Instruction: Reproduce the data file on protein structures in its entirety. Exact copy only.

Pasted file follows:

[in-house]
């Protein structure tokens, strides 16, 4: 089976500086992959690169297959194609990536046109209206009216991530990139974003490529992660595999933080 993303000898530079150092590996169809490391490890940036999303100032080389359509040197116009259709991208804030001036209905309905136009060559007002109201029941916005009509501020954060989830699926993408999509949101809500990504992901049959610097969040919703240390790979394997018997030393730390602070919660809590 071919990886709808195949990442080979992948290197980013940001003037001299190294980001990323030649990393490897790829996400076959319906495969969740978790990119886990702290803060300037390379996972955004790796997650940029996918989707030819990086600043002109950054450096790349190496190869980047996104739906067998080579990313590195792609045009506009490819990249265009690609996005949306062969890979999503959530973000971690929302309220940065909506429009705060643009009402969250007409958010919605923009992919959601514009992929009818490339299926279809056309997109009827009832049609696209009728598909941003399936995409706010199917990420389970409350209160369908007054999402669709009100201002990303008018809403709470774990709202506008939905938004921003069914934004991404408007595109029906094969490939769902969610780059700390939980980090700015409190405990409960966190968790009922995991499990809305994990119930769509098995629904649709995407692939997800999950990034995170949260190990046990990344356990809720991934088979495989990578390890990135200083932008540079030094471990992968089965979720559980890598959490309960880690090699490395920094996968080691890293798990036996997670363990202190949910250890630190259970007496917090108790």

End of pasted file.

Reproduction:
[in-house]
């Protein structure tokens, strides 16, 4: 089976500086992959690169297959194609990536046109209206009216991530990139974003490529992660595999933080 993303000898530079150092590996169809490391490890940036999303100032080389359509040197116009259709991208804030001036209905309905136009060559007002109201029941916005009509501020954060989830699926993408999509949101809500990504992901049959610097969040919703240390790979394997018997030393730390602070919660809590 071919990886709808195949990442080979992948290197980013940001003037001299190294980001990323030649990393490897790829996400076959319906495969969740978790990119886990702290803060300037390379996972955004790796997650940029996918989707030819990086600043002109950054450096790349190496190869980047996104739906067998080579990313590195792609045009506009490819990249265009690609996005949306062969890979999503959530973000971690929302309220940065909506429009705060643009009402969250007409958010919605923009992919959601514009992929009818490339299926279809056309997109009827009832049609696209009728598909941003399936995409706010199917990420389970409350209160369908007054999402669709009100201002990303008018809403709470774990709202506008939905938004921003069914934004991404408007595109029906094969490939769902969610780059700390939980980090700015409190405990409960966190968790009922995991499990809305994990119930769509098995629904649709995407692939997800999950990034995170949260190990046990990344356990809720991934088979495989990578390890990135200083932008540079030094471990992968089965979720559980890598959490309960880690090699490395920094996968080691890293798990036996997670363990202190949910250890630190259970007496917090108790």